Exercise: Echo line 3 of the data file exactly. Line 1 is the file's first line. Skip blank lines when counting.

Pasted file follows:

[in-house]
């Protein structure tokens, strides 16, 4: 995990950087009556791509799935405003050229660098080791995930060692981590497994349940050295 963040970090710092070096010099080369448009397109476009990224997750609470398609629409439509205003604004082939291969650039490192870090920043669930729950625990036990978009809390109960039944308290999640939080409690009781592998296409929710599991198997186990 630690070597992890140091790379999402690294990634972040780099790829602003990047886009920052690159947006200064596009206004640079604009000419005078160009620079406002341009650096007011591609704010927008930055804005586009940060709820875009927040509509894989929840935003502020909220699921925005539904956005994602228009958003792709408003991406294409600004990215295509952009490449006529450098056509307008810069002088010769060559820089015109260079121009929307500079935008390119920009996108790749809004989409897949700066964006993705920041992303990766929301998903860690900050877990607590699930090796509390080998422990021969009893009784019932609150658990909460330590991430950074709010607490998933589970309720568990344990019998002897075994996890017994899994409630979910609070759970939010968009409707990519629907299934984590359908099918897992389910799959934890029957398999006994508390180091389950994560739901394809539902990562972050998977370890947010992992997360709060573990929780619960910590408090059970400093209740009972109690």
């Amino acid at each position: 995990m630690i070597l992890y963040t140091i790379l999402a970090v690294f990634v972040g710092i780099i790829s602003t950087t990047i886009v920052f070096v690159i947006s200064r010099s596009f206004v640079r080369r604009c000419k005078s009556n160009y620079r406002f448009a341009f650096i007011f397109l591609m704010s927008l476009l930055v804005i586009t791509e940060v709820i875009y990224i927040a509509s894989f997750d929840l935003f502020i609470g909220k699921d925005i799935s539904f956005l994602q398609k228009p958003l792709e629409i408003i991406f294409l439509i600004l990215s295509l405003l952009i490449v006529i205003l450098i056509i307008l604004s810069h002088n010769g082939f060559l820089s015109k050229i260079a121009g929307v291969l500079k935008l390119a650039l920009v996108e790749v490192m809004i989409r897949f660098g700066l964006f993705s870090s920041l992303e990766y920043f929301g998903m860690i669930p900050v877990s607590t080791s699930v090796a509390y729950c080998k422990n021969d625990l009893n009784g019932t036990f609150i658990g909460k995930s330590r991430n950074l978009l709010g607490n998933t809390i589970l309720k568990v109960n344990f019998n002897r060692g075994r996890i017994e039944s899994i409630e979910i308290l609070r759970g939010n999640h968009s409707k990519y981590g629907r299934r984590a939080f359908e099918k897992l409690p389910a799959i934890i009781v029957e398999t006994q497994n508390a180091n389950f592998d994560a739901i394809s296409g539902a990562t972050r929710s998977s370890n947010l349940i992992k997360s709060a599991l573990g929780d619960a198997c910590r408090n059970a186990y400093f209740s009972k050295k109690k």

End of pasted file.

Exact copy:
């Amino acid at each position: 995990m630690i070597l992890y963040t140091i790379l999402a970090v690294f990634v972040g710092i780099i790829s602003t950087t990047i886009v920052f070096v690159i947006s200064r010099s596009f206004v640079r080369r604009c000419k005078s009556n160009y620079r406002f448009a341009f650096i007011f397109l591609m704010s927008l476009l930055v804005i586009t791509e940060v709820i875009y990224i927040a509509s894989f997750d929840l935003f502020i609470g909220k699921d925005i799935s539904f956005l994602q398609k228009p958003l792709e629409i408003i991406f294409l439509i600004l990215s295509l405003l952009i490449v006529i205003l450098i056509i307008l604004s810069h002088n010769g082939f060559l820089s015109k050229i260079a121009g929307v291969l500079k935008l390119a650039l920009v996108e790749v490192m809004i989409r897949f660098g700066l964006f993705s870090s920041l992303e990766y920043f929301g998903m860690i669930p900050v877990s607590t080791s699930v090796a509390y729950c080998k422990n021969d625990l009893n009784g019932t036990f609150i658990g909460k995930s330590r991430n950074l978009l709010g607490n998933t809390i589970l309720k568990v109960n344990f019998n002897r060692g075994r996890i017994e039944s899994i409630e979910i308290l609070r759970g939010n999640h968009s409707k990519y981590g629907r299934r984590a939080f359908e099918k897992l409690p389910a799959i934890i009781v029957e398999t006994q497994n508390a180091n389950f592998d994560a739901i394809s296409g539902a990562t972050r929710s998977s370890n947010l349940i992992k997360s709060a599991l573990g929780d619960a198997c910590r408090n059970a186990y400093f209740s009972k050295k109690k």